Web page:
A data leak from a consumer-grade spyware company exposed the email addresses of its users as well as the call logs and messages of those targeted for surveillance.
The Poland-based business, known as LetMeSpy, admitted in a statement on its website that a “security incident” was found to have taken place on June 21.
“As a result of the attack, the criminals gained access to e-mail addresses, telephone numbers, and the content of messages collected on accounts,” the company wrote.
LetMeSpy allows users to track not only communication data but the GPS location of any Android device that its app has been installed on.
Commonly referred to as “stalkerware,” such apps are regularly advertised as useful tools for parents to monitor their children. Yet spyware is commonly abused by those looking to spy on others without their consent.
The Swiss hacker maia arson crimew similarly noted in an analysis of the data that the leak contained a full phpMyAdmin database, decrypted call and message logs, as well as a list of users’ email addresses and password hashes. After obtaining a copy of the data, the Daily Dot counted more than 26,000 users on that list.
At least three users signed up for LetMeSpy with emails linked to government domains. Two were connected to the government of Malaysia while the third originated from Jordan. Another email was linked to a patrol officer for a police department in Louisiana and even an employee from a competing spyware company. However, crimew notes that none of the aforementioned users appeared to actually use the software after signing up.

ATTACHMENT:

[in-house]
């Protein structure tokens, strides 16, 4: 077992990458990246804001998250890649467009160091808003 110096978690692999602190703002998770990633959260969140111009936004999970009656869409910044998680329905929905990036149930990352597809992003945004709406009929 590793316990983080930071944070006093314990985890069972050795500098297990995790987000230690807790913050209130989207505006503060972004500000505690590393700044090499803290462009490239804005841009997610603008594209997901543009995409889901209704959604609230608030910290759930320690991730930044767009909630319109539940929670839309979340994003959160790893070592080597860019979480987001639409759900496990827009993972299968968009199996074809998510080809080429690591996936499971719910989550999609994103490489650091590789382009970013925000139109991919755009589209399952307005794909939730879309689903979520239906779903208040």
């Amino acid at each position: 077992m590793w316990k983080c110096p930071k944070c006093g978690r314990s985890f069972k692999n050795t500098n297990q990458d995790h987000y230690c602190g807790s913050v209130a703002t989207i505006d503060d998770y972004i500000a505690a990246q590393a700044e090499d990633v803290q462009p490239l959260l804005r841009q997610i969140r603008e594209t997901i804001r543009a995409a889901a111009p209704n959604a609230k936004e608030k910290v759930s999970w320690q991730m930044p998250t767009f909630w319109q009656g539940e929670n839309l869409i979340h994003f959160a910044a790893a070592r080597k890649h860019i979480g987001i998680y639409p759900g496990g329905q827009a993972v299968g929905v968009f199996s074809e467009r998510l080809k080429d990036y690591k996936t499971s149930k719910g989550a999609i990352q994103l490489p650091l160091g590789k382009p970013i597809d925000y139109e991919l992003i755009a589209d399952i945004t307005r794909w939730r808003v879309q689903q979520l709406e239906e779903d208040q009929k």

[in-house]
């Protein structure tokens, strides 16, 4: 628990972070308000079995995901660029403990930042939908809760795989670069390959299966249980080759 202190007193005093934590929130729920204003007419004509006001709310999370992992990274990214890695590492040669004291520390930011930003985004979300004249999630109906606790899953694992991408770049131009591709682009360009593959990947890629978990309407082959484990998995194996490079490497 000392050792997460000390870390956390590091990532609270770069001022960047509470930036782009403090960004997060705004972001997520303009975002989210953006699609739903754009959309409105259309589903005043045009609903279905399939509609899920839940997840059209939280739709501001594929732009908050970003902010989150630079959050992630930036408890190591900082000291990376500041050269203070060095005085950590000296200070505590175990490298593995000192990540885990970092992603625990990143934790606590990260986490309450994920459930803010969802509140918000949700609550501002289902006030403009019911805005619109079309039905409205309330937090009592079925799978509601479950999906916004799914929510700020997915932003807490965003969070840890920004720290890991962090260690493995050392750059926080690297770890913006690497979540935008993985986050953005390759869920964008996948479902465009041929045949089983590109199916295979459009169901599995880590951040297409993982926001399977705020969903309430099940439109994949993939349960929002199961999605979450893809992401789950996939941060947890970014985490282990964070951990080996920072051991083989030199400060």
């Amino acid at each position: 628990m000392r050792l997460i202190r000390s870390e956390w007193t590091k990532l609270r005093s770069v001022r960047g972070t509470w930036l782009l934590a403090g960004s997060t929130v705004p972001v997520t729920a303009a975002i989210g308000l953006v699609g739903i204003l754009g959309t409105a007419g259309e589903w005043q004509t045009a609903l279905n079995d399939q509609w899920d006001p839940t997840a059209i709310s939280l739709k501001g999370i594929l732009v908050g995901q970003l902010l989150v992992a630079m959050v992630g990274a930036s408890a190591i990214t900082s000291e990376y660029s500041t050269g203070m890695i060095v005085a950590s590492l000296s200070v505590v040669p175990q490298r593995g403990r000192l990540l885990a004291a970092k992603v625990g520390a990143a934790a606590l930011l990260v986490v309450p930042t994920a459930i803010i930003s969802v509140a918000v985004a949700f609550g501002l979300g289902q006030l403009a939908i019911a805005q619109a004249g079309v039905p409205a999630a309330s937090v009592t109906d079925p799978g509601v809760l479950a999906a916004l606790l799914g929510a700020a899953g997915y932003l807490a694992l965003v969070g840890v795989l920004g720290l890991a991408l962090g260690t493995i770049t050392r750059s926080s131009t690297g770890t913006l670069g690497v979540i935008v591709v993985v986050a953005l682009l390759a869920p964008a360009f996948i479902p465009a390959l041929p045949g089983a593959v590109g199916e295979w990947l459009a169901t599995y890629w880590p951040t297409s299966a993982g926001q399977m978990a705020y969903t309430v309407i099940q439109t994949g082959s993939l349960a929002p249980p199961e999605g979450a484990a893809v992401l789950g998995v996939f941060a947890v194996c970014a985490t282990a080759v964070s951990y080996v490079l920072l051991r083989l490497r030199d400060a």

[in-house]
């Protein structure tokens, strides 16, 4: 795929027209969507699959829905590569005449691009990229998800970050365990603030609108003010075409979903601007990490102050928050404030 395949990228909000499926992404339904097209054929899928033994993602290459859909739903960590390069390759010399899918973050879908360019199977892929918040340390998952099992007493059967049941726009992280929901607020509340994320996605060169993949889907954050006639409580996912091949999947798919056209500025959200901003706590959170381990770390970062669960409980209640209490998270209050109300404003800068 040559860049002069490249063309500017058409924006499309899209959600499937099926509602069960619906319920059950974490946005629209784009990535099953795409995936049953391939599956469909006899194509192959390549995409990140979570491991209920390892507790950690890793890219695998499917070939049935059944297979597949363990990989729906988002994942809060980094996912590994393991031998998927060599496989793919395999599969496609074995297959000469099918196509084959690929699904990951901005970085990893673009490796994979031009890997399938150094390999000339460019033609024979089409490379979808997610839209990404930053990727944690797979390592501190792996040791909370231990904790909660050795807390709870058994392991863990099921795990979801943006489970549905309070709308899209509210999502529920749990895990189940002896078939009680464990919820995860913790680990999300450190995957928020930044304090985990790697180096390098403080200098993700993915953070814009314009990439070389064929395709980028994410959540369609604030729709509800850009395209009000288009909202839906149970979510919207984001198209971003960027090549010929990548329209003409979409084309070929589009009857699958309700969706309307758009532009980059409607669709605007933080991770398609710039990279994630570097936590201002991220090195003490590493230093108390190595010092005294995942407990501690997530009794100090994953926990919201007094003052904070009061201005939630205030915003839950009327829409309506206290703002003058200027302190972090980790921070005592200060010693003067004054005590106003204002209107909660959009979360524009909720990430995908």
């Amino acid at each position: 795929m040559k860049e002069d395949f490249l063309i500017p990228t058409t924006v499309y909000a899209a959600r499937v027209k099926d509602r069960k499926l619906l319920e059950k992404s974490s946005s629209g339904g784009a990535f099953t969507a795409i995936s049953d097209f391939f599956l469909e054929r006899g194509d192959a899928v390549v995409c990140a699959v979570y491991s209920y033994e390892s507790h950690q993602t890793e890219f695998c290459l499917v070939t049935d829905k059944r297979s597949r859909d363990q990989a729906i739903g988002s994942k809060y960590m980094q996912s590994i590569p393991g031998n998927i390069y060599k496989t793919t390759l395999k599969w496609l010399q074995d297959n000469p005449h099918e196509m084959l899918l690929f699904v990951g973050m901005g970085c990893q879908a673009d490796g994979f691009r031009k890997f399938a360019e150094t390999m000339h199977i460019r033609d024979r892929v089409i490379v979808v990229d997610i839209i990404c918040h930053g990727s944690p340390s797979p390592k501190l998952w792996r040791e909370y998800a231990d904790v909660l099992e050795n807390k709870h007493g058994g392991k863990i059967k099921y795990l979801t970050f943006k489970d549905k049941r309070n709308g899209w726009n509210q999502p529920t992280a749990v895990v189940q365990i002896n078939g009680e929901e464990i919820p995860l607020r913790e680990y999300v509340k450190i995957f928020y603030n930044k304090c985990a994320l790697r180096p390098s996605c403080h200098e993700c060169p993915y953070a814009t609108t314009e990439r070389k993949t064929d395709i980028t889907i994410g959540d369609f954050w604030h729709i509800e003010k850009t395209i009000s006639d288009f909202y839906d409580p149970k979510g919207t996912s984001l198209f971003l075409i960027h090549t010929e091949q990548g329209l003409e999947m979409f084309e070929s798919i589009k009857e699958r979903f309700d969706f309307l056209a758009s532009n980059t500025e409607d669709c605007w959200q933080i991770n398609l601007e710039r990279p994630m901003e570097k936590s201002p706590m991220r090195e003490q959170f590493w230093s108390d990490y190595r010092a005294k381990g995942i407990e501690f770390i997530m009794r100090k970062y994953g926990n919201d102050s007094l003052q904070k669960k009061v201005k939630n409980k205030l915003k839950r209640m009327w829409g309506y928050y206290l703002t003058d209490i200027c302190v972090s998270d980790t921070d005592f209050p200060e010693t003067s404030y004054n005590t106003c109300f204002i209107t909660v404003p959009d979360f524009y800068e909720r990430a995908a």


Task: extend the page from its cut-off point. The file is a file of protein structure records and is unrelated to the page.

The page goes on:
The Daily Dot reached out to the police department in question to ask whether it was aware of the officer’s alleged account with LetMeSpy but did not receive a response by press time. It remains unclear if the officer planned to use the app in an official or personal capacity.
Also noted by crimew was the frequent appearance of university email domains on the user list, suggesting that stalkerware is likely prominent among college students in the U.S.
Analysis of some of the over 16,000 text messages captured by LetMeSpy, which date back to the year 2013, show everything from drug deals taking place to a number of spam campaign messages from former President Donald Trump. Some users of the app even appeared to admit to spying after supposedly discovering their partners cheating.
“You cheat,” one such message read. “Your being Tracked.”
Other data, according to crimew, includes “geolocation logs, IP addresses for each log entry, IP addresses for the operators, phone model, android version, and operator payment logs.”
Aside from concerns over the data itself, crimew further stated that the app appeared to have no way to inform either users or targets about the leak.
“LetMeSpy has no way to know who victims are and notify them even if they wanted to and only has info on the operators and those who the victims communicated with,” crimew told the Daily Dot. “This all leaves interesting questions about mandatory breach reporting especially considering this is an EU company subject to the privacy rules outlined in the General Data Protection Regulation (GDPR).”
The Daily Dot reached out to LetMeSpy for comment but did not receive a response.